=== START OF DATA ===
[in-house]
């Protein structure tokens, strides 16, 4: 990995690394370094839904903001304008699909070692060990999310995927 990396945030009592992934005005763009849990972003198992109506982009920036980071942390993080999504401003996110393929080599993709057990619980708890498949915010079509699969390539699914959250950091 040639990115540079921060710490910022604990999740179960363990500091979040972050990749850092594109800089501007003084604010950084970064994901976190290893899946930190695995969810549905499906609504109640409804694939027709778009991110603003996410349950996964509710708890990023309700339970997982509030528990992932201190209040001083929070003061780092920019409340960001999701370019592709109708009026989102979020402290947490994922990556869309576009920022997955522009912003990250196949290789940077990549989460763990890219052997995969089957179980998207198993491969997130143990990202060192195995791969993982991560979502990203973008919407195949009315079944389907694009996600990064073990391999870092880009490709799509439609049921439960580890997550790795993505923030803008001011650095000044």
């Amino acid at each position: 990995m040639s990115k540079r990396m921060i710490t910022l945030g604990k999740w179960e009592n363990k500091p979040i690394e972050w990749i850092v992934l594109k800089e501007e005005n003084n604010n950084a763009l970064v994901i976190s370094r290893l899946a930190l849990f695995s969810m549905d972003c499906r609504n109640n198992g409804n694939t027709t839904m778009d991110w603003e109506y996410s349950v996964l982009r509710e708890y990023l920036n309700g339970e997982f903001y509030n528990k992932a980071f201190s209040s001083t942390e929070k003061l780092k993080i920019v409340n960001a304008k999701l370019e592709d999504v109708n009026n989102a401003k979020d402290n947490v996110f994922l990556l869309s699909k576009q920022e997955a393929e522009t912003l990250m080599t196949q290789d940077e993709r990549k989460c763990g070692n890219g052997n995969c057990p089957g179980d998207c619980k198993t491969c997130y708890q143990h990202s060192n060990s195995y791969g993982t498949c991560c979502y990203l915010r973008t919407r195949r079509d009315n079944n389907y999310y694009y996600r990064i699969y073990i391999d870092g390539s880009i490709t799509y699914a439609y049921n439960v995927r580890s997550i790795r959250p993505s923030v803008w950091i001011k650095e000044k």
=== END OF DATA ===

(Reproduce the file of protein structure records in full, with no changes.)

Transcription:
[in-house]
């Protein structure tokens, strides 16, 4: 990995690394370094839904903001304008699909070692060990999310995927 990396945030009592992934005005763009849990972003198992109506982009920036980071942390993080999504401003996110393929080599993709057990619980708890498949915010079509699969390539699914959250950091 040639990115540079921060710490910022604990999740179960363990500091979040972050990749850092594109800089501007003084604010950084970064994901976190290893899946930190695995969810549905499906609504109640409804694939027709778009991110603003996410349950996964509710708890990023309700339970997982509030528990992932201190209040001083929070003061780092920019409340960001999701370019592709109708009026989102979020402290947490994922990556869309576009920022997955522009912003990250196949290789940077990549989460763990890219052997995969089957179980998207198993491969997130143990990202060192195995791969993982991560979502990203973008919407195949009315079944389907694009996600990064073990391999870092880009490709799509439609049921439960580890997550790795993505923030803008001011650095000044």
């Amino acid at each position: 990995m040639s990115k540079r990396m921060i710490t910022l945030g604990k999740w179960e009592n363990k500091p979040i690394e972050w990749i850092v992934l594109k800089e501007e005005n003084n604010n950084a763009l970064v994901i976190s370094r290893l899946a930190l849990f695995s969810m549905d972003c499906r609504n109640n198992g409804n694939t027709t839904m778009d991110w603003e109506y996410s349950v996964l982009r509710e708890y990023l920036n309700g339970e997982f903001y509030n528990k992932a980071f201190s209040s001083t942390e929070k003061l780092k993080i920019v409340n960001a304008k999701l370019e592709d999504v109708n009026n989102a401003k979020d402290n947490v996110f994922l990556l869309s699909k576009q920022e997955a393929e522009t912003l990250m080599t196949q290789d940077e993709r990549k989460c763990g070692n890219g052997n995969c057990p089957g179980d998207c619980k198993t491969c997130y708890q143990h990202s060192n060990s195995y791969g993982t498949c991560c979502y990203l915010r973008t919407r195949r079509d009315n079944n389907y999310y694009y996600r990064i699969y073990i391999d870092g390539s880009i490709t799509y699914a439609y049921n439960v995927r580890s997550i790795r959250p993505s923030v803008w950091i001011k650095e000044k």